What is Probate?

By
July 29, 2021

Attorney Ashley Hawley walks viewers through what’s involved in the probate process in her latest video.

Video Transcript:

Hi, I’m Ashley Hawley. I’m an attorney at Ruder Ware in the Trust & Estates Department. Let’s talk probate. Probate is the core process of transferring assets out of a deceased individual’s name and into the names of the beneficiaries. So, if I have a will though, that avoids probate, right? Sorry, it doesn’t work like that. If you have a will, what a will does for you is it describes where you want your assets to go when you pass away and also who gets to be in charge of making that distribution, but it does not avoid probate. In Wisconsin, if you have assets of greater than $50,000, and those assets don’t have a beneficiary designation, or have joint ownership with somebody else, or you don’t have some other non-probate transfer (like a transfer to a revocable trust, for example), then those assets will have to go through probate. So generally speaking, in a nutshell, the probate process starts with the will being filed, if there is a will. A personal representative being appointed to administer the estate, and then the the court sets certain deadlines that that personal representative has to meet. There is a deadline to publish in the newspaper, a deadline for creditors to come forward. There is a deadline for providing an inventory, or a list of the assets as of the date of death. And then, the personal representative has to actually administer the estate – pay the expenses and make sure that all the administrative costs are taken care of, and then, at the end of the process, distribute the assets to the beneficiaries. There’s some accounting that is due that describes what happens through the process, there’s also receipts, and a couple of other closing documents that need to be filed. Typically, there is also a tax return that the estate would file showing the income that is received. And then, at the very end of the process, everything gets filed with the courts and the court closes the probate proceeding. So in a nutshell, that’s what probate is. In later posts, we will describe some more pros and cons of going through probate. Some people decide they want to go through probate, other people will make the decision that it’s better to avoid that process. So, it’s really up to you and your unique situation. If you want to learn more now, or if you want to talk with somebody about your situation, I encourage you to reach out to a team member here at Ruder Ware.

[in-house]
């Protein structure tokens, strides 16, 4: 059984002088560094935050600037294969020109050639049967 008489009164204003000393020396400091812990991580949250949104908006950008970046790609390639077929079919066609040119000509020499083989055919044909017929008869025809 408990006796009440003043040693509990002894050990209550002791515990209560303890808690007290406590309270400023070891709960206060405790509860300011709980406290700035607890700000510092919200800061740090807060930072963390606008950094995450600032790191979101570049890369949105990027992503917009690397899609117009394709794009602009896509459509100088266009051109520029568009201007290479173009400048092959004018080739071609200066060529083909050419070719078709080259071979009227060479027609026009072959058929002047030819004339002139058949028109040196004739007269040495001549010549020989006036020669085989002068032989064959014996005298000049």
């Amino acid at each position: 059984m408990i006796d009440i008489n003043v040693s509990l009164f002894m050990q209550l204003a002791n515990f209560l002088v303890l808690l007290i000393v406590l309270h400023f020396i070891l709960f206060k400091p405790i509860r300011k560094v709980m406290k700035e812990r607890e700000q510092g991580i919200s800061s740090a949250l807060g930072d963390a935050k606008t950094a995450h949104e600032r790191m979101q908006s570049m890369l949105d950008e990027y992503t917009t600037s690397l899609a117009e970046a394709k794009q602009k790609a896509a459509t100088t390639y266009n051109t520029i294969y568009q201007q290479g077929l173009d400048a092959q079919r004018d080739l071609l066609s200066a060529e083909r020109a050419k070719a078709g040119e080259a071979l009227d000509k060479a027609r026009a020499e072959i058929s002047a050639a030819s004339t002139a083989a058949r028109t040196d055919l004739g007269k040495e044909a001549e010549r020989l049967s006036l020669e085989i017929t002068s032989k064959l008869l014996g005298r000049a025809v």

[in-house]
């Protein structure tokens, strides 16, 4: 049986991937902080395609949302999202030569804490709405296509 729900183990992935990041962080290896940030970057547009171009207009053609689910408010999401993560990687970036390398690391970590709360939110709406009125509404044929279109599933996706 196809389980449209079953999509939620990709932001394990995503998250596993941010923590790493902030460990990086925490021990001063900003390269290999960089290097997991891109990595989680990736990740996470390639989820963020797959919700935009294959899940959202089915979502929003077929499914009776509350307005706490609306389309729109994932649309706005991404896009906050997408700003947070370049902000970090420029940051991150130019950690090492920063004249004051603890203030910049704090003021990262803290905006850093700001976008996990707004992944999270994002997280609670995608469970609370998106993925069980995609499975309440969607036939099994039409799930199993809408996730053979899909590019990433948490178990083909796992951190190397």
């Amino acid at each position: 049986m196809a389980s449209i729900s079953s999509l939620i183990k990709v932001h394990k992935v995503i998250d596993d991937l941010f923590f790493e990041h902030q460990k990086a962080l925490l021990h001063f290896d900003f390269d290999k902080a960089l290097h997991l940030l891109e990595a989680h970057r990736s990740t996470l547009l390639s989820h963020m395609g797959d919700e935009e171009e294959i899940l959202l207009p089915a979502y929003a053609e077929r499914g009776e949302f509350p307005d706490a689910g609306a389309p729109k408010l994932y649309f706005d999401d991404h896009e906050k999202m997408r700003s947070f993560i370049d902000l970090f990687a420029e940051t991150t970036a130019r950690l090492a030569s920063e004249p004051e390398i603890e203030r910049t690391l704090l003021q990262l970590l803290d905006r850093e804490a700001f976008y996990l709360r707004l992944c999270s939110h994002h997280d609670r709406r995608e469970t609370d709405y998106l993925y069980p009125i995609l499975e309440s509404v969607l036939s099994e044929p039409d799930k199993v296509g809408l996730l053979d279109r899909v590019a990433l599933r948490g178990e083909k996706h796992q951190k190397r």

Back to all News & Insights

Disclaimer

The content in the following blog posts is based upon the state of the law at the time of its original publication. As legal developments change quickly, the content in these blog posts may not remain accurate as laws change over time. None of the information contained in these publications is intended as legal advice or opinion relative to specific matters, facts, situations, or issues. You should not act upon the information in these blog posts without discussing your specific situation with legal counsel.

© 2022 Ruder Ware, L.L.S.C. Accurate reproduction with acknowledgment granted. All rights reserved.